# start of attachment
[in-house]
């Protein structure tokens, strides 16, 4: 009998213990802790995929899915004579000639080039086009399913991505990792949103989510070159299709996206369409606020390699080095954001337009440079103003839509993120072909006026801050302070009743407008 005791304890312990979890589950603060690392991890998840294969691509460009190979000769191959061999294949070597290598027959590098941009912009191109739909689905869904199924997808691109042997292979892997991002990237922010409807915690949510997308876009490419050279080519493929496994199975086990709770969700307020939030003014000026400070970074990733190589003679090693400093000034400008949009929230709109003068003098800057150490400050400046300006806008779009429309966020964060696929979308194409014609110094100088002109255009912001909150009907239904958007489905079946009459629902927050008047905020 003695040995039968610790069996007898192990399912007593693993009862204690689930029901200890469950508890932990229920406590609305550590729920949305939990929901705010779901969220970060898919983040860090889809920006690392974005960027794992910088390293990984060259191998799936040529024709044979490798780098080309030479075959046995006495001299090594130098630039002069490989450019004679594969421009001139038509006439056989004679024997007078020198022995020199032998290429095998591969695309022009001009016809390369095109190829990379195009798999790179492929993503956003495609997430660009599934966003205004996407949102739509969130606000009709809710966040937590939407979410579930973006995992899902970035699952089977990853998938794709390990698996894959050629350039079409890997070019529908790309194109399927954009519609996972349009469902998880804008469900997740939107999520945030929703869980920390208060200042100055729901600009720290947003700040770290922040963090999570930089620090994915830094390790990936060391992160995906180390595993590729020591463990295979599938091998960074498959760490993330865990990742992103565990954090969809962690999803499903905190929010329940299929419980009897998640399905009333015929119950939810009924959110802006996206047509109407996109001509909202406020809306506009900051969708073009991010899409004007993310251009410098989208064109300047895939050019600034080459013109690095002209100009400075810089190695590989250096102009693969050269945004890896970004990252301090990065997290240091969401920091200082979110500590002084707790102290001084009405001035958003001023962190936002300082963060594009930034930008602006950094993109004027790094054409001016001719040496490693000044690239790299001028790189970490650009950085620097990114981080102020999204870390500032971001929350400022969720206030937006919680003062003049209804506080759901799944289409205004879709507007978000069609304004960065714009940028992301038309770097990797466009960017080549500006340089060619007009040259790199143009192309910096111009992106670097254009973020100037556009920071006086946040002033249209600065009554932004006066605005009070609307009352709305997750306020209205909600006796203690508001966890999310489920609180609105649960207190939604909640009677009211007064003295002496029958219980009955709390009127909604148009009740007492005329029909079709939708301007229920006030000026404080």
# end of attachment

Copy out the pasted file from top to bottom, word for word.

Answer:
[in-house]
């Protein structure tokens, strides 16, 4: 009998213990802790995929899915004579000639080039086009399913991505990792949103989510070159299709996206369409606020390699080095954001337009440079103003839509993120072909006026801050302070009743407008 005791304890312990979890589950603060690392991890998840294969691509460009190979000769191959061999294949070597290598027959590098941009912009191109739909689905869904199924997808691109042997292979892997991002990237922010409807915690949510997308876009490419050279080519493929496994199975086990709770969700307020939030003014000026400070970074990733190589003679090693400093000034400008949009929230709109003068003098800057150490400050400046300006806008779009429309966020964060696929979308194409014609110094100088002109255009912001909150009907239904958007489905079946009459629902927050008047905020 003695040995039968610790069996007898192990399912007593693993009862204690689930029901200890469950508890932990229920406590609305550590729920949305939990929901705010779901969220970060898919983040860090889809920006690392974005960027794992910088390293990984060259191998799936040529024709044979490798780098080309030479075959046995006495001299090594130098630039002069490989450019004679594969421009001139038509006439056989004679024997007078020198022995020199032998290429095998591969695309022009001009016809390369095109190829990379195009798999790179492929993503956003495609997430660009599934966003205004996407949102739509969130606000009709809710966040937590939407979410579930973006995992899902970035699952089977990853998938794709390990698996894959050629350039079409890997070019529908790309194109399927954009519609996972349009469902998880804008469900997740939107999520945030929703869980920390208060200042100055729901600009720290947003700040770290922040963090999570930089620090994915830094390790990936060391992160995906180390595993590729020591463990295979599938091998960074498959760490993330865990990742992103565990954090969809962690999803499903905190929010329940299929419980009897998640399905009333015929119950939810009924959110802006996206047509109407996109001509909202406020809306506009900051969708073009991010899409004007993310251009410098989208064109300047895939050019600034080459013109690095002209100009400075810089190695590989250096102009693969050269945004890896970004990252301090990065997290240091969401920091200082979110500590002084707790102290001084009405001035958003001023962190936002300082963060594009930034930008602006950094993109004027790094054409001016001719040496490693000044690239790299001028790189970490650009950085620097990114981080102020999204870390500032971001929350400022969720206030937006919680003062003049209804506080759901799944289409205004879709507007978000069609304004960065714009940028992301038309770097990797466009960017080549500006340089060619007009040259790199143009192309910096111009992106670097254009973020100037556009920071006086946040002033249209600065009554932004006066605005009070609307009352709305997750306020209205909600006796203690508001966890999310489920609180609105649960207190939604909640009677009211007064003295002496029958219980009955709390009127909604148009009740007492005329029909079709939708301007229920006030000026404080």